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Sometimes, questions are posted that turn out to be part of a problem from an ongoing contest. We've discussed this on meta in the past (here, here, and here), but we never settled on an explicit policy. In absence of such a policy, the moderation team has internally decided how to deal with these questions consistently. This has worked well so far, but I think it is better to have an explicit written policy. Such a policy would make it clear what people who report these questions can expect from us and allows for community input even if there is no consensus.

I have drafted the policy that the moderation team is more or less following right now in an answer below. Please discuss changes to a proposed policy in the comments, or suggest alternative policies or other thoughts in another answer. Note that since this answer describes the status quo, the moderation team will follow that policy unless the community clearly prefers a different policy.


For a bit more background, I looked around what some other sites on Stackexchange do. On Stackoverflow, contest questions are allowed if they are otherwise good questions, while on Mathematics.SE contest questions are locked until the contest ends. What we currently do here is somewhere in the middle of Stackoverflow and Mathematics.SE. On Physics.SE, contest questions are seen as a special case of "academic dishonesty" and are locked/closed if the contest rules do not allow outside help.

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This post describes the policy that the moderation team currently applies.

Policy

If a question is clearly and specifically about an active1 contest problem and would otherwise be a fine question2, then please:

  • Leave a comment on the question with a link to the relevant contest problem.
  • Flag the question for moderator attention.

If a moderator agrees that this question is about the linked contest problem, they will close the question, ask the question author to provide the source of their question, and inform the authors of any current answers of the contest problem, giving them the opportunity to delete their answers if they wish.

If the author of the question edits their question to clearly state that it is about an active contest problem, they can contact the moderators to have their question reopened.

When the contest has ended, anyone can ask to have the question reopened and answers undeleted, but the moderation team will not keep track of this.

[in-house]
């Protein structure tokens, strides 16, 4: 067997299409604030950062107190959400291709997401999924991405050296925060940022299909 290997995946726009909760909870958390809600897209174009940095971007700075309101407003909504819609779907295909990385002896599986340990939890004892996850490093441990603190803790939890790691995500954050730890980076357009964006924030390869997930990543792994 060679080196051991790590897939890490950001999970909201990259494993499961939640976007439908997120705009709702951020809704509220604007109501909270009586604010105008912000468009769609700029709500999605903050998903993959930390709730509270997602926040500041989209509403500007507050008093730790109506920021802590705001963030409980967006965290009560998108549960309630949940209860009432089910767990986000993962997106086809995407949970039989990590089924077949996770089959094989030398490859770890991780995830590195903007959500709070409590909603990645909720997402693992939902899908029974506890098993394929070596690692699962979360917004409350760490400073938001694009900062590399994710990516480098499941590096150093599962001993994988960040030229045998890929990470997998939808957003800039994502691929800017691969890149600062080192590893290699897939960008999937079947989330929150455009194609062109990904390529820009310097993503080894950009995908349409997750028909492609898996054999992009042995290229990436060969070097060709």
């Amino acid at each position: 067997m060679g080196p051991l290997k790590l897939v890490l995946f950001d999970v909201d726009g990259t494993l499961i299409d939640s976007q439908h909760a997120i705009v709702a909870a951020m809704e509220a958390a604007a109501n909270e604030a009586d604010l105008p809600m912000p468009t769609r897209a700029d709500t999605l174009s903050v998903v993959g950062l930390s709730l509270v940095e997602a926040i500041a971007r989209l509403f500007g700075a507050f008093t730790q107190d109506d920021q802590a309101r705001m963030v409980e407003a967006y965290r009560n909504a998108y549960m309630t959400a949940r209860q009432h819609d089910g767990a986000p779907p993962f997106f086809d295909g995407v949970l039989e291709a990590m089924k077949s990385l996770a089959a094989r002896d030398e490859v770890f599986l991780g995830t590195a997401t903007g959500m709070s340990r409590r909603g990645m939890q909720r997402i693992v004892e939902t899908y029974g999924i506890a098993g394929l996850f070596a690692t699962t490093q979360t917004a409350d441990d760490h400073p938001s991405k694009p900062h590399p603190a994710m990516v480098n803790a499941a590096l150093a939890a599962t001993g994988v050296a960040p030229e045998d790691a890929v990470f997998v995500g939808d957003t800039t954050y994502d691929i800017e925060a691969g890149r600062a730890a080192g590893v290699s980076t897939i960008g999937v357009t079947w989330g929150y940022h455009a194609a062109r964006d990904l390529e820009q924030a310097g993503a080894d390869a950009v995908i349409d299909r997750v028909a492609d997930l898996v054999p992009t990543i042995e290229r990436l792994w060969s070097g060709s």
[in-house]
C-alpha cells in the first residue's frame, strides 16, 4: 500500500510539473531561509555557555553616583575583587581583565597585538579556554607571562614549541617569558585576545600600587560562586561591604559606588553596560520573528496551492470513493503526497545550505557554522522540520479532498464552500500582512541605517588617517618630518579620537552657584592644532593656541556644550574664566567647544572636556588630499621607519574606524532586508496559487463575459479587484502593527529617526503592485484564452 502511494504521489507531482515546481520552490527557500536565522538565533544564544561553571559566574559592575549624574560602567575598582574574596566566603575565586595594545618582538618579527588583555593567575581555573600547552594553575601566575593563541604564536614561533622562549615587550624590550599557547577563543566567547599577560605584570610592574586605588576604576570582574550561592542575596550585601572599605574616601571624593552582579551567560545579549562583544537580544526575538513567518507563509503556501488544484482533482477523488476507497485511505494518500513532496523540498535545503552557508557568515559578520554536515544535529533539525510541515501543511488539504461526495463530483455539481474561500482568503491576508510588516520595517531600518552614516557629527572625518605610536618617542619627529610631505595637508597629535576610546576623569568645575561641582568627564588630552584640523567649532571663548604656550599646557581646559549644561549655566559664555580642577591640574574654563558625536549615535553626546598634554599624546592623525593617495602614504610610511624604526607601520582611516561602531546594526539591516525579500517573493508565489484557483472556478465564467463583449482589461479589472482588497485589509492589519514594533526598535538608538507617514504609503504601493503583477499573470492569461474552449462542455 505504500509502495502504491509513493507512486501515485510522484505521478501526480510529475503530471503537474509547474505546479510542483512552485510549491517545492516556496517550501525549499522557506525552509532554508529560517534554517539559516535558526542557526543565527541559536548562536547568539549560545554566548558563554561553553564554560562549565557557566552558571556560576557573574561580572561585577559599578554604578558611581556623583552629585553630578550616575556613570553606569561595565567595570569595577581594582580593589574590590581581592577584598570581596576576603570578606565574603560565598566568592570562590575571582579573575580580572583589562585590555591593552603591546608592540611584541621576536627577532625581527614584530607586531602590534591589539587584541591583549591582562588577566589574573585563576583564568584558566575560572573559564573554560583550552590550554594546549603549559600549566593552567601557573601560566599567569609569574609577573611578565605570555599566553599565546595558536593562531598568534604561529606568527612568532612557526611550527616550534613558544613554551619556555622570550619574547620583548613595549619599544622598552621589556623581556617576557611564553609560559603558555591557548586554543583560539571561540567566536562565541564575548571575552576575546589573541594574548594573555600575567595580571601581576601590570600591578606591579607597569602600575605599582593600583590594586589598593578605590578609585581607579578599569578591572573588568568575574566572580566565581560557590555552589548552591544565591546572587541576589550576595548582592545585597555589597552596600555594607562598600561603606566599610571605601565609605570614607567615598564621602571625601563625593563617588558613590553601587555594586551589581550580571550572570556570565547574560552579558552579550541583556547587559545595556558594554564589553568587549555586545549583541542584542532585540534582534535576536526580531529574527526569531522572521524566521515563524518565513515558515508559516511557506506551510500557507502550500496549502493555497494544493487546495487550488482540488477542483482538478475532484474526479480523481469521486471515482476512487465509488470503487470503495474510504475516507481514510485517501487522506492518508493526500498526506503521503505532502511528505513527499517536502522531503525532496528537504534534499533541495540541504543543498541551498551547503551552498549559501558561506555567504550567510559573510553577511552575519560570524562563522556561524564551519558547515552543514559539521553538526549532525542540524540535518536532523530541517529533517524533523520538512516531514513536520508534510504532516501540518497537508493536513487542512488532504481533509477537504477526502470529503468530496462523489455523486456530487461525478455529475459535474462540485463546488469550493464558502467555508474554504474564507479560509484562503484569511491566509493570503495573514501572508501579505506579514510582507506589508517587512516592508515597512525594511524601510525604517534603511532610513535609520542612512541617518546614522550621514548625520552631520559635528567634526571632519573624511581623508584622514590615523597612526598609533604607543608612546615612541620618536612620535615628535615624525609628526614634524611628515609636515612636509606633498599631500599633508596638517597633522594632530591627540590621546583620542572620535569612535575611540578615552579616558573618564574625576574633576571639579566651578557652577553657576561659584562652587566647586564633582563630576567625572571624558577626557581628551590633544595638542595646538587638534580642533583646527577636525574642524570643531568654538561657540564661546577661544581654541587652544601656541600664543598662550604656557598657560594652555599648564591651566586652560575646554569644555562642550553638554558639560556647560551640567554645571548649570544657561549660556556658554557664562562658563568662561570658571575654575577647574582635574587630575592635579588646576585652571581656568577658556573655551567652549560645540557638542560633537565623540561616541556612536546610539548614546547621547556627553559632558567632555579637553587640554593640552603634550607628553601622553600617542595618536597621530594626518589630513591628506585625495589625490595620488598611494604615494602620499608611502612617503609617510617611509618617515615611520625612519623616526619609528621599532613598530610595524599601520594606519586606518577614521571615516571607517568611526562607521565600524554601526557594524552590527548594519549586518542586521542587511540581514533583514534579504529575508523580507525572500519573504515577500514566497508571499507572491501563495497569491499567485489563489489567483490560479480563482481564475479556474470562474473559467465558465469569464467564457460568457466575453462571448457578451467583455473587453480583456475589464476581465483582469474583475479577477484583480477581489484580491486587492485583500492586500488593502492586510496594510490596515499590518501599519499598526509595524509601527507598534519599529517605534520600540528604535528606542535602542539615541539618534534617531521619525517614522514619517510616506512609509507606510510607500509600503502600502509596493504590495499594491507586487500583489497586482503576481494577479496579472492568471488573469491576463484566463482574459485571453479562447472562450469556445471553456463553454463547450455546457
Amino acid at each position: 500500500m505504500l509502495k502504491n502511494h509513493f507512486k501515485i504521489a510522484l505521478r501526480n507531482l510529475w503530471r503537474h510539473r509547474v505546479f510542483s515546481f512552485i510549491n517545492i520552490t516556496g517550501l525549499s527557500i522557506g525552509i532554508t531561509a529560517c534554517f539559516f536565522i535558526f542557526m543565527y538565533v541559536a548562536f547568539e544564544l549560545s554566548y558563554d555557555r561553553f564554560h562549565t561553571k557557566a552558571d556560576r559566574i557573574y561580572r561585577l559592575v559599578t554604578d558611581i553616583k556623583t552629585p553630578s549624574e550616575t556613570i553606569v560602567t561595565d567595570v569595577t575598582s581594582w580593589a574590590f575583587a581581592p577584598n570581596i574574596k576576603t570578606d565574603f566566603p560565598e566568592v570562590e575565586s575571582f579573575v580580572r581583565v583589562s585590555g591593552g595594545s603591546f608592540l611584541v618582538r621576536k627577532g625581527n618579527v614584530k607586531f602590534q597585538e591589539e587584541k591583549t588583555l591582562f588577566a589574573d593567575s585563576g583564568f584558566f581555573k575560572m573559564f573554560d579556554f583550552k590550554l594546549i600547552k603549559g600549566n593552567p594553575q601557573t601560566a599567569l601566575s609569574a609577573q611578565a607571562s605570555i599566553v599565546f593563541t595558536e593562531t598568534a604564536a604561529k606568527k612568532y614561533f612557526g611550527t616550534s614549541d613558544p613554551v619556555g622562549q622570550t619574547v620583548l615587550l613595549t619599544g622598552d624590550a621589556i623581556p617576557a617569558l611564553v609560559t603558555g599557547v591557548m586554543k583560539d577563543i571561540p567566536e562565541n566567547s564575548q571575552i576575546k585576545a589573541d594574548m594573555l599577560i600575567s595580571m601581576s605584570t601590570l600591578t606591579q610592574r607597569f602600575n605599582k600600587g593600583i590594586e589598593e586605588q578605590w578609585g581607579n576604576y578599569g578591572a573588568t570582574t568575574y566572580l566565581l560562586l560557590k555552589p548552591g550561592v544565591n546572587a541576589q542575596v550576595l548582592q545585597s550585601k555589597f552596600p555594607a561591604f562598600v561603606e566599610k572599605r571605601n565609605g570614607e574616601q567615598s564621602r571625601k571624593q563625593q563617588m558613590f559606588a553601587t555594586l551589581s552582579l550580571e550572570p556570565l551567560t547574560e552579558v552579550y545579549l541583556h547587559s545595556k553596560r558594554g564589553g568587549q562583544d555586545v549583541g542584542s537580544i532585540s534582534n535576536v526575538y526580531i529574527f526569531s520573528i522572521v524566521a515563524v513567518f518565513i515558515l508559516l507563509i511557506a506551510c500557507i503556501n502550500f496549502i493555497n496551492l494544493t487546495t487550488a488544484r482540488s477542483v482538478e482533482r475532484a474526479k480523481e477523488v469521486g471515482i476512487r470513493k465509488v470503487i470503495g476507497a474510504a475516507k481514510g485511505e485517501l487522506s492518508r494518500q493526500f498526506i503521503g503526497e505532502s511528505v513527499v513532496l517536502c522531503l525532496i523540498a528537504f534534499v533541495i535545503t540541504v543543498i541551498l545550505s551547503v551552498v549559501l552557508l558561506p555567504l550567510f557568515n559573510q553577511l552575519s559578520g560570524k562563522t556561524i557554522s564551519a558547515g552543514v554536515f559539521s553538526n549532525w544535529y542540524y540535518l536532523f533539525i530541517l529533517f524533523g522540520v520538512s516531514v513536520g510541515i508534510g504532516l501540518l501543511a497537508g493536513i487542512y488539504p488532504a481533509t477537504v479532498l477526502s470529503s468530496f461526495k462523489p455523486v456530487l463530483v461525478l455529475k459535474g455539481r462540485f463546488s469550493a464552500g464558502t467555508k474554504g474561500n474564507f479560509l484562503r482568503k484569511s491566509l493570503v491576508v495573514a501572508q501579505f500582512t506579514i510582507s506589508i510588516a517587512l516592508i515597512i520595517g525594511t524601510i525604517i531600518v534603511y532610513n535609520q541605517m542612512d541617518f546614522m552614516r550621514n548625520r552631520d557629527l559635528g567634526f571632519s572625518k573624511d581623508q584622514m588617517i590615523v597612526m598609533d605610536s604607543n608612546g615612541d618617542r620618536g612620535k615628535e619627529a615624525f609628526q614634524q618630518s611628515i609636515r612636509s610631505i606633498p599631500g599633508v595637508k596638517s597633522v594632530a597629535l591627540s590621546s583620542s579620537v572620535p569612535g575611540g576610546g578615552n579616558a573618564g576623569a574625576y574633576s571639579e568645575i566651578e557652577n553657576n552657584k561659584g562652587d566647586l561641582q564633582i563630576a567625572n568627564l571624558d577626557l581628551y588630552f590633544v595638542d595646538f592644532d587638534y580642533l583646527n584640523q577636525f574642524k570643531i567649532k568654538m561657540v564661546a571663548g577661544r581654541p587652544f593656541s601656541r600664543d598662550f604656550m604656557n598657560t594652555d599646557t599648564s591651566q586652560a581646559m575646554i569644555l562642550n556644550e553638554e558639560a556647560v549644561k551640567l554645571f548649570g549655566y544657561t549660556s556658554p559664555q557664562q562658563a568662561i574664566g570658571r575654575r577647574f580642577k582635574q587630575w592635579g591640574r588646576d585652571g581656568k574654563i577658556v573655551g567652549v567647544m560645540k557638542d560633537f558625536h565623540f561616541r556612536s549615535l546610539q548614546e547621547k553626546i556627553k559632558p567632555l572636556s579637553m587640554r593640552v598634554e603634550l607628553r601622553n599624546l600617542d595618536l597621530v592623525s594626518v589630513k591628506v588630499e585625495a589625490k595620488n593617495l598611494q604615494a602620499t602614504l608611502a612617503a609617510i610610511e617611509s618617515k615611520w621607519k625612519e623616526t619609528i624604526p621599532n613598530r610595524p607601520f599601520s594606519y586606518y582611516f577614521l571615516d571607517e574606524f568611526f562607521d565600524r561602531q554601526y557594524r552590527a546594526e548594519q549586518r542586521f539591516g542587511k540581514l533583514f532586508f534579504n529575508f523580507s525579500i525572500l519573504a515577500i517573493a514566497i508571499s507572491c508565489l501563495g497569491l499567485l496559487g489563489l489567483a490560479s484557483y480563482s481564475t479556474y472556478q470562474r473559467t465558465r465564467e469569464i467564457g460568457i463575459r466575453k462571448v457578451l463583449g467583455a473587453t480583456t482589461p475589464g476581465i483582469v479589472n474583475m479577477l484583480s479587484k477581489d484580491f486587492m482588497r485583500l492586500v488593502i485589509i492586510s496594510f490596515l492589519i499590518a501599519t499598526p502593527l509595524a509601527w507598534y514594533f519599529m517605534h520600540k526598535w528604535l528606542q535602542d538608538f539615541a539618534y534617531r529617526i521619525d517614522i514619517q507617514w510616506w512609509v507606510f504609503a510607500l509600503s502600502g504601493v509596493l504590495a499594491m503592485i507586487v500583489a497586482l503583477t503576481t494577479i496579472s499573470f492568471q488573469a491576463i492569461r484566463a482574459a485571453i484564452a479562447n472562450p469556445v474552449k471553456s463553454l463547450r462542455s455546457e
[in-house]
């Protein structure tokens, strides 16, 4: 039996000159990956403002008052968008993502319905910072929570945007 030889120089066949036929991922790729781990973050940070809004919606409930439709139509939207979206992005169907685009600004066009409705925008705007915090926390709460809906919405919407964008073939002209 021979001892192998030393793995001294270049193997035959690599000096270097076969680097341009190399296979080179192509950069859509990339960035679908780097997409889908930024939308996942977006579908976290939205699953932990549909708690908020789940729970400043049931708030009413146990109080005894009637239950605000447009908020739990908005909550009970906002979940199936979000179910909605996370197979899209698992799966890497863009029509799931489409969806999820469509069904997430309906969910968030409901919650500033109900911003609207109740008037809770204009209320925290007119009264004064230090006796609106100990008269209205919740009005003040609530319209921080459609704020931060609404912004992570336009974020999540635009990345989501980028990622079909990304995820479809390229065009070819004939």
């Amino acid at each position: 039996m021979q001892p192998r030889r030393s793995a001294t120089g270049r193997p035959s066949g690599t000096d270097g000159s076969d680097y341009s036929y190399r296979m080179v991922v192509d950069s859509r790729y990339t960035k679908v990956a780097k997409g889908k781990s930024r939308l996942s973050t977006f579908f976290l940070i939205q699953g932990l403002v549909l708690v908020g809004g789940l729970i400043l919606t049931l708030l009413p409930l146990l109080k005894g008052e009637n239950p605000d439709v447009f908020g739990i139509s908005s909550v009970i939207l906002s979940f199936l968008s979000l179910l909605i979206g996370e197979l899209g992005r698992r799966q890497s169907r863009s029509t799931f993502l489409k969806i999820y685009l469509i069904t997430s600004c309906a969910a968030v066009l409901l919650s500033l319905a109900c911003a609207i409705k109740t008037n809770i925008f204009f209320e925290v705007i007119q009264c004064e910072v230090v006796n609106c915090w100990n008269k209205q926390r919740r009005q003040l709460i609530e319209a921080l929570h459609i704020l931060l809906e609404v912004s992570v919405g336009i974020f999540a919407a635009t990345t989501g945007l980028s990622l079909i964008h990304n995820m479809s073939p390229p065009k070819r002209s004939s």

Rationale

I do not want to blindly enforce rules imposed by other sites3. For example, suppose there is a contest with a well known problem, about which there is a question on CS.SE and someone asks to remove this question. I think it would be unreasonable to prevent discussion of a well known problem just because it is part of a contest. I could come up with more examples, but I hope you get the idea that the goals of CS.SE do not necessarily align with an arbitrary programming contest site, so we cannot just follow their rules without question.

On the other hand, in most of the cases where it gets reported, these contest questions will be effectively "cheating". I do not want to encourage such behaviour or unwittingly assist in it. However, it is not always clear if a question would be cheating. So, while I want to make sure that everyone is fully informed of the situation, I want to leave the decision of whether to answer (or retract an existing answer) to the potential answerer themselves, instead of making that decision for them.


1: "active" means the contest has an end date which lies in the future. Note that this excludes contests without an end date, since I do not want to have an indefinite embargo on questions.

2: Questions that do not meet our site standards should be closed independent of whether they are about a contest. We have some advice here how to ask a good question about homework or contest problems.

3: This does not mean that we ignore whatever happens outside of CS.SE. For example, we do not allow plagiarism, no matter the source.

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  • $\begingroup$ Sounds reasonable to me. One concern I have though is that I often see questions that look like they might be contest problems, but I don't know that they are. I sometimes post a comment asking if this is part of an active contest, but it is very easy for the OP to just say "No". Any ideas? $\endgroup$ – j_random_hacker Apr 14 at 18:07
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    $\begingroup$ @j_random_hacker A related strategy is to ask where they encountered the problem. Sometimes that provides context that can be useful for answering (e.g., what topic they're studying right now, which book they're learning from) if it is shared with us. Of course, it doesn't solve the problem: it's easy for the OP to just not answer (but then each contributor is free to decide whether they want to spend their time providing an answer). $\endgroup$ – D.W. Apr 15 at 5:23

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